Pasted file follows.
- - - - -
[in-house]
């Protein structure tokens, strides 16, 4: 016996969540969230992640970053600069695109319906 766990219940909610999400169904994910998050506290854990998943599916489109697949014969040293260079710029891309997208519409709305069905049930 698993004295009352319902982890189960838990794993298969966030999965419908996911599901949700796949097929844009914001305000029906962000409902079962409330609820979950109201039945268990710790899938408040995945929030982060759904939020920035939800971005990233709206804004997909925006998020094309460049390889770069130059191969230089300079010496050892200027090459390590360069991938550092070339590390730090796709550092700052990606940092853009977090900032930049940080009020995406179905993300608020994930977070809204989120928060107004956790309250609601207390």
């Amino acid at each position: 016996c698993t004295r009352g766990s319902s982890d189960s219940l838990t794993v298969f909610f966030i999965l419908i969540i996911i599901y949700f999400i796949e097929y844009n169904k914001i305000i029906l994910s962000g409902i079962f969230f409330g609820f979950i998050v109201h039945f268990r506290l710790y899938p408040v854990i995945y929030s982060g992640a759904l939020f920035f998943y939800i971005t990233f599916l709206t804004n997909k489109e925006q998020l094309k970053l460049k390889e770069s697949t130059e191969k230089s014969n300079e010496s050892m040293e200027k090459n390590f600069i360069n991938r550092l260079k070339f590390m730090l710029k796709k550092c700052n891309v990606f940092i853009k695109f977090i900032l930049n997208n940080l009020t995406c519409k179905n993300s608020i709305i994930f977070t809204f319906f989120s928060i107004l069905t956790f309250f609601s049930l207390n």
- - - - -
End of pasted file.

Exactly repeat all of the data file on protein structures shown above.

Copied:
[in-house]
């Protein structure tokens, strides 16, 4: 016996969540969230992640970053600069695109319906 766990219940909610999400169904994910998050506290854990998943599916489109697949014969040293260079710029891309997208519409709305069905049930 698993004295009352319902982890189960838990794993298969966030999965419908996911599901949700796949097929844009914001305000029906962000409902079962409330609820979950109201039945268990710790899938408040995945929030982060759904939020920035939800971005990233709206804004997909925006998020094309460049390889770069130059191969230089300079010496050892200027090459390590360069991938550092070339590390730090796709550092700052990606940092853009977090900032930049940080009020995406179905993300608020994930977070809204989120928060107004956790309250609601207390």
């Amino acid at each position: 016996c698993t004295r009352g766990s319902s982890d189960s219940l838990t794993v298969f909610f966030i999965l419908i969540i996911i599901y949700f999400i796949e097929y844009n169904k914001i305000i029906l994910s962000g409902i079962f969230f409330g609820f979950i998050v109201h039945f268990r506290l710790y899938p408040v854990i995945y929030s982060g992640a759904l939020f920035f998943y939800i971005t990233f599916l709206t804004n997909k489109e925006q998020l094309k970053l460049k390889e770069s697949t130059e191969k230089s014969n300079e010496s050892m040293e200027k090459n390590f600069i360069n991938r550092l260079k070339f590390m730090l710029k796709k550092c700052n891309v990606f940092i853009k695109f977090i900032l930049n997208n940080l009020t995406c519409k179905n993300s608020i709305i994930f977070t809204f319906f989120s928060i107004l069905t956790f309250f609601s049930l207390n």